Bovine spongiform encephalopathy (BSE or commonly mad cow disease) is a fatal, neurodegenerative disease of cattle. The disease is believed to be transmissible to humans. Misshaped prion proteins cause the degeneration and spread the disease between individuals. Very rarely BSE may arise spontaneously, but more often it spreads in epidemic fashion. Spontaneous disease arises in animals that carry a rare mutant prion allele, which expresses prions that contort by themselves into the disease-causing shape. Transmission of BSE occurs when healthy animals consume tainted tissues from others with the disease. Practices recently banned in many countries allowed this to occur. Organometalic chemicals may be a factor in the spontaneous occurrence of the disease.
Epidemics in cattle are believed to have originated in sheep, in which the related prion disease scrapie is common. The tissues that contain most of the pathogenic molecules are those of the brain and the nervous system, although contagious amounts appear sometimes to be present in the blood. In the brain, these proteins form plaques, which lead to the appearance of holes in the brain, degeneration of mental abilities and death.
Following an epidemic of BSE in Britain, 152 people (as of 2003) acquired and died of a a disease with similar neurological symptoms. For many of them, direct evidence exists that they had consumed tainted beef, and this is assumed to be the mechanism by which all affected individuals contracted it. Disease incidence also appears to correlate with slaughtering practices that led to the mixture of nervous system tissue with of hamburger and other beef. The human disease was designated variant Creutzfeldt-Jakob disease (vCJD), after an extremely rare genetic prion disease whose symptoms it closely resembles.
Although the diseased herds were culled long ago, more people are diagnosed with vCJD each year. This implies that the disease has a long latency, as a result of which, public health experts do not know yet how many ultimately will contract it. The ease with which the disease can be contracted from beef therefore is not yet known.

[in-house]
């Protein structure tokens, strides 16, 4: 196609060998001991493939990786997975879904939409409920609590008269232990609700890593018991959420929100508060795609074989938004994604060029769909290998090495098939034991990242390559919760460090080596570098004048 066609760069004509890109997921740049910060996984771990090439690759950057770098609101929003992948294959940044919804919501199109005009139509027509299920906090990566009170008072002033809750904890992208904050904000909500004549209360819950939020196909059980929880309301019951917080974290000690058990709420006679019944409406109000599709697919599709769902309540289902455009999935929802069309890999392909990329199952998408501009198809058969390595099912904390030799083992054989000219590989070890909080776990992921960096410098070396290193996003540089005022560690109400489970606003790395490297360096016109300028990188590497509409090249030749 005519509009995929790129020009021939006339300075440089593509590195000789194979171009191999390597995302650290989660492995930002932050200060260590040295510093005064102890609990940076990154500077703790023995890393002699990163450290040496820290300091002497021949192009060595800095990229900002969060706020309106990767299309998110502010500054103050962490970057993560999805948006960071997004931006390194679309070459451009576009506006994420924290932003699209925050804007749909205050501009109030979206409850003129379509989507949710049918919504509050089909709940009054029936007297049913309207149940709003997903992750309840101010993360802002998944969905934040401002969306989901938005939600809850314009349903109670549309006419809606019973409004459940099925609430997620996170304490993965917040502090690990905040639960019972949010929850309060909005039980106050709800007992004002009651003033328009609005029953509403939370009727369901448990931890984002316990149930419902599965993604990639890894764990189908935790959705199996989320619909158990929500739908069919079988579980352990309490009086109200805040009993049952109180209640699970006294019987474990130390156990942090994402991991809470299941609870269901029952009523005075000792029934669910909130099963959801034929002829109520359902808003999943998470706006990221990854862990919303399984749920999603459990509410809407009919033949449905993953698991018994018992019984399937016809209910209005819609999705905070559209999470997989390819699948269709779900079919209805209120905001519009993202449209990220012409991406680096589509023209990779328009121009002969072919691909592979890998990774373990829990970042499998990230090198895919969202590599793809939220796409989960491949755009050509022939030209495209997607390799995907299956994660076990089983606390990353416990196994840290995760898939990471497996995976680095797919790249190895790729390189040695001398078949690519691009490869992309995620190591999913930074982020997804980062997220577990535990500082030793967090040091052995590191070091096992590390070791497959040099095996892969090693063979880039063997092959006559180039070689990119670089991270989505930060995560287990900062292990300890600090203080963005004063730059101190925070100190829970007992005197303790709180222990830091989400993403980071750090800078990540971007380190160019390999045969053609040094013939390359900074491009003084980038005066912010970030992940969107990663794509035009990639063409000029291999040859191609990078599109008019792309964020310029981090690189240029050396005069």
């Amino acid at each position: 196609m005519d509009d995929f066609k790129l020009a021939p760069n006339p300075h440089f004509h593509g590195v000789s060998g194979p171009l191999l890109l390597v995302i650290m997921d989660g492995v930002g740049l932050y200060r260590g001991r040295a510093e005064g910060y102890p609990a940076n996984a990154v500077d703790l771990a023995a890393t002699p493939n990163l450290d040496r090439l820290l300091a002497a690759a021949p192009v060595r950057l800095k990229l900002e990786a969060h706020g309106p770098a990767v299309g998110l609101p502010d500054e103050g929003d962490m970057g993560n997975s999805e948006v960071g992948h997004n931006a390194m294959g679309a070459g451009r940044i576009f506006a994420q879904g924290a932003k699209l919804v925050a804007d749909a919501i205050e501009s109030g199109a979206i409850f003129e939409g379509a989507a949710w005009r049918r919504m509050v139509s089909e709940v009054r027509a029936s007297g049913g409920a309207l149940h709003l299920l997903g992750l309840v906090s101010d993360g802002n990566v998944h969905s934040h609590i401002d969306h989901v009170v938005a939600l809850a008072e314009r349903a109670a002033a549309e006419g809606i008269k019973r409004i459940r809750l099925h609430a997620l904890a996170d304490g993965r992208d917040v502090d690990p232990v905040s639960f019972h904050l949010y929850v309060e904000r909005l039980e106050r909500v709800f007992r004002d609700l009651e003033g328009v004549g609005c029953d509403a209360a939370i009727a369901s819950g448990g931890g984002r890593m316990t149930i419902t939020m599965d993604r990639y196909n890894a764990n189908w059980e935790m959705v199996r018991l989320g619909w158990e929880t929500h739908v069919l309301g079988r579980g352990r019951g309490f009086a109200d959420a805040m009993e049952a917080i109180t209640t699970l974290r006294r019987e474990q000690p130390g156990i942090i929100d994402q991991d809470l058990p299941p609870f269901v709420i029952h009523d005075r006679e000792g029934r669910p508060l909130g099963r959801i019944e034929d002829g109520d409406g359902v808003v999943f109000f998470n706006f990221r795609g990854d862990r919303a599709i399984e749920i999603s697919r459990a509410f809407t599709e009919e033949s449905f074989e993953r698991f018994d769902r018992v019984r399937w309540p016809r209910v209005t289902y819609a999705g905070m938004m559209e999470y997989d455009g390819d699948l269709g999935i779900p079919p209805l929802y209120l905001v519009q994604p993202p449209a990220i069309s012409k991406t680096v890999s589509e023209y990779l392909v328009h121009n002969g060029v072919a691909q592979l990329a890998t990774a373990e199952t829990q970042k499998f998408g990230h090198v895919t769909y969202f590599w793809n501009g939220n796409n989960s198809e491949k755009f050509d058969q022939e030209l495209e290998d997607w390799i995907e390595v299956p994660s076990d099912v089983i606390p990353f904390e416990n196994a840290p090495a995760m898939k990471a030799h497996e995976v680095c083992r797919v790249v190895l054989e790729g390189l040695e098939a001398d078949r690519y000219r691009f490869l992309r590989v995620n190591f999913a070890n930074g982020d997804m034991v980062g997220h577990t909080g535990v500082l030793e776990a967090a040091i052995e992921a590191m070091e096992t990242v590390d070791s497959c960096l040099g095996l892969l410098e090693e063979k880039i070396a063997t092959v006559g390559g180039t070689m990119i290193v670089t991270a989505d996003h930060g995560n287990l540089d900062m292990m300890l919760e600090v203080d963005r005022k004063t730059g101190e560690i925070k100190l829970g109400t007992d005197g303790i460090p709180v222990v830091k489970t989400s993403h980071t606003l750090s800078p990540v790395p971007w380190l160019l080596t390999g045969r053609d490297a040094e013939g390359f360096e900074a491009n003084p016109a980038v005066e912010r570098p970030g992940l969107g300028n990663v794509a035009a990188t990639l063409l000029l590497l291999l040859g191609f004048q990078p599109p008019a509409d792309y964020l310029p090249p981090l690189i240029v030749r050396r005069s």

Rodents injected with brain tissue from diseased cows begin to succumb to a similar neurological disorder in one or two years. With current tests, it is not possible to detect abnormal prions in the brains of all of these animals.
On February 17 2004 a research team headed by Salvatore Monaco reported in the Italian Proceedings of the National Academy of Sciences that a second strain of mad-cow disease had been detected. It is not known if this second strain is transmissible to humans.
The epidemic in British cattleEdit
The BSE epidemic in the United Kingdom was discovered in 1986. BSE is thought to have spread by the practice of feeding cattle meat and bone meal, a high-protein substance obtained from the remnants of butchered animals. This practice allowed the accumulation of prions over many generations. The use of meat and bone meal as a protein supplement in cattle feed was widespread in Europe prior to about 1987. Soybean meal is the primary plant-based protein supplement fed to cattle. However, soybeans do not grow well in Europe, so cattle raisers throughout Europe turned to the less expensive animal byproduct feeds as an alternative. A change to the rendering process in the early 1980's appears to have resulted in a large increase of the infectious agents in the cattle feed. A contributing factor seems to have been lax British laws that did not require a high temperature steriliziation of the protein meal. While other european countries like Germany required the said animal byproducts to undergo a high temperature steam boiling process, this requirement had been eased in Britain as a measure to keep prices competitive.
Of the 152 cases of vCJD in humans so far, 143 occurred in the United Kingdom, 6 in France, and one in Italy. Three cases of vCJD occurred in people who had lived in or visited Britain--one each in Ireland, Canada and the United States. There is also some concern about those who work with (and therefore inhale) cattle meat and bone meal, such as horticulturalists, who use it as fertilizer.
BSE in North AmericaEdit
At least three BSE-infected cattle have been identified in North America. The first was in 1993, involving an animal born in Britain. The second was reported in Canada on May 20, 2003. It occurred in a single older cow that may have contracted the disease from contaminated feed in earlier years. The animal had been destroyed and declared unfit for consumption prior to being diagnosed. The United States issued a temporary ban on all Canadian beef.